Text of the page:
I would like to propose a point of view toward hypnosis which tries to define it in terms of the subjective experiences of subjects in hypnotic trance. All individuals who experience deep hypnosis describe their experience in trance as somehow different from the waking state, but, as a rule, they are unable to define this difference. In some fashion, the trance is discontinuous with the waking experience. For example, if trance is rapidly induced using a previously established post hypnotic cue, and if, subsequently, the subject is returned to the same position he occupied prior to trance induction, he will, on awakening, tend to carry on the activity in which he was engaged prior to trance induction, and he may ignore the very complex activities he has carried out in hypnosis. Also, when trance and wakefulness are alternated, one can observe a trance-to-trance continuity much like that of wake-to-wake continuity. Because of this type of observation, the concept of dissociation has gained widespread acceptance.

Another universally reported aspect of hypnosis is the subject's feeling that he has to follow the suggestions given by the hypnotist. While it is clear that this is the implicit contract governing the hypnotic relationship, the subject often is surprised by the actual experience. At times he may feel merely a disinclination to refuse to follow a suggestion, and, at other times, a definite compulsion to carry out the suggestion. This feature of hypnosis is so basic in all descriptions of the state, irrespective of who is reporting it, that an accurate description cannot omit it.

The third essential characteristic of hypnosis is the subject's ability to respond with hypnotic phenomena to appropriate suggestions designed to elicit such phenomena. Thus, the hypnotic state can be seen as a state of readiness to respond in a way that is different from the way of response to the same cues in the waking state. In this context, a hypnotic phenomenon is a distortion of perception, memory, or emotion, based upon the explicit or implicit cues given by the hypnotist. We would like to emphasize that hypnosis, as such, does not produce distortion of perception, memory, or emotion, but does provide a state of readiness to distort in response to appropriate cues.



The ability to hallucinate in response to appropriate suggestion is one of the basic trance phenomena. Not all individuals in deep hypnosis are able to have visual hallucinations, but, if we consider the common phenomena of hypnosis, it is clear that many of them are of an hallucinatory nature. Masserman 3 defines hallucination as "an auditory, visual, tactile or other apperception accepted as real by the subject but occasioned by no apparent external sensory stimuli." (p. 278) The concept of rapport, namely, that the subject in hypnosis responds to suggestions of the hypnotist but remains totally unresponsive to other individuals, implies negative auditory hallucinations. Anaesthesia actually is negative tactile hallucination. The suggestion that the room is warm or cold is frequently used to establish that the subject is in a trance, and, in effect, produces hallucinations of temperature change. Similarly, taste, smell and touch are modalities that are relatively easily influenced. In this discussion, however, we would like to confine ourselves primarily to visual hallucinations, which may or may not be accompanied spontaneously by hallucinations of other perceptual modalities.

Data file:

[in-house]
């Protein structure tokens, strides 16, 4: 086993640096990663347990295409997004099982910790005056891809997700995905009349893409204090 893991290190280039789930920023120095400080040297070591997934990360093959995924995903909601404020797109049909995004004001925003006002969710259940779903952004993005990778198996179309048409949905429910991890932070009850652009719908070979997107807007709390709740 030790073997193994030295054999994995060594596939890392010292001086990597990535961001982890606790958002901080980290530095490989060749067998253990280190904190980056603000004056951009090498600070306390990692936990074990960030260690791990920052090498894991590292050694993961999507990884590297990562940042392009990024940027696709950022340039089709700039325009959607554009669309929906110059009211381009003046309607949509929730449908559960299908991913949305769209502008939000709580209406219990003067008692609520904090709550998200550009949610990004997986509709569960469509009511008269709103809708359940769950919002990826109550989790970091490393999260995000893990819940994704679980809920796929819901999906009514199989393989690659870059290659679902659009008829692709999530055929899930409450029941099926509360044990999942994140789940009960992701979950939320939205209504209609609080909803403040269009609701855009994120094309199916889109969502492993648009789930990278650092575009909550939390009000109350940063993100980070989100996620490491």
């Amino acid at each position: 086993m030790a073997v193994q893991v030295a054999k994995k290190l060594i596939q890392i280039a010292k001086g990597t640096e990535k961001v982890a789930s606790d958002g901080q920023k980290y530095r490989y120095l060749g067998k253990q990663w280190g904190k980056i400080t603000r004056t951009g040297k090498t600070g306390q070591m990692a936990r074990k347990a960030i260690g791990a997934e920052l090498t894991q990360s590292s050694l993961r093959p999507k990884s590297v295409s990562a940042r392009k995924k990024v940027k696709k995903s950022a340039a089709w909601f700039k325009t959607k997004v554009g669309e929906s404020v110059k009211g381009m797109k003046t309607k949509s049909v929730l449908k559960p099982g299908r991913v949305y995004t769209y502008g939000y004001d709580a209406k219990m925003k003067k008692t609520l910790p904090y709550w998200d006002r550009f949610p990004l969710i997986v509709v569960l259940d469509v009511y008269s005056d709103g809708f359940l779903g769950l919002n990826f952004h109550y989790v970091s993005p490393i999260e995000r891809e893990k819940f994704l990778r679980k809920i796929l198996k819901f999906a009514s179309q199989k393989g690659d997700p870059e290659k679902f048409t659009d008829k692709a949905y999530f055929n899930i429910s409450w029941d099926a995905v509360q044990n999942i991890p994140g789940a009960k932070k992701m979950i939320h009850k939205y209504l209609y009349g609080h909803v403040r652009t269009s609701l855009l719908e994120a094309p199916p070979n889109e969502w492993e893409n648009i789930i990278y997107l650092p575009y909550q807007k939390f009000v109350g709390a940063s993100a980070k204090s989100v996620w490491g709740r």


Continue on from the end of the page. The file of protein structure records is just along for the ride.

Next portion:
When a subject in deep hypnosis is told to observe someone sitting in a chair that is empty, he will behave in one of two ways: he may look and act as though he perceives the hallucination, or he may indicate his disturbance over not seeing the hallucination. The latter reaction may be due either to his "not being in a deep enough trance," or to a specific disinclination on his part to experience visual hallucinations. (Disinclination occasionally is encountered in subjects who associate visual hallucinations with extreme pathology. Erickson reports a case in which the very fact that he was a psychiatrist inhibited the subject's development of visual hallucinations; after this fact was discussed, the subject was able to develop them with ease.)

More germane to this discussion is the first alternative response, in which the subject acts as if he saw the hallucination, i.e., he actually may talk to it, fix its necktie or interact with it in a variety of ways that occur either spontaneously or in response to requests by the hypnotist. When the subject subsequently is asked about his hallucinatory experience in the waking state (and one has made certain that he is able to recall the experience), he may give one of four distinct types of response.

He may report that he did not see anything, that he was fully aware that the chair was empty at all times, but that he felt compelled to act as if he did see somebody. As a rule, such a subject will express considerable discomfort about the situation; he will relate that he felt peculiar going through the behavior but that, at the same time, he was compelled to do so. If, during the trance, the subject was asked to describe details of the clothing worn by the hallucinated individual, he will readily de-



scribe the thought process by which he constructed the description, and, as a rule, he will discuss how he thought out what would be appropriate. He usually will report some concern or resentment about this behavior and continue to emphasize his inability to resist it.

A second subject may report that he experienced a visual image of the hallucination, but, also, that he was aware at all times that it was in his own mind. He clearly realizes that he was visualizing something, and his description is based on what he visualized. He may feel quite satisfied with his performance. At times, he may express the feeling that this phenomenon was not much different from what he might experience in vivid day-dreaming.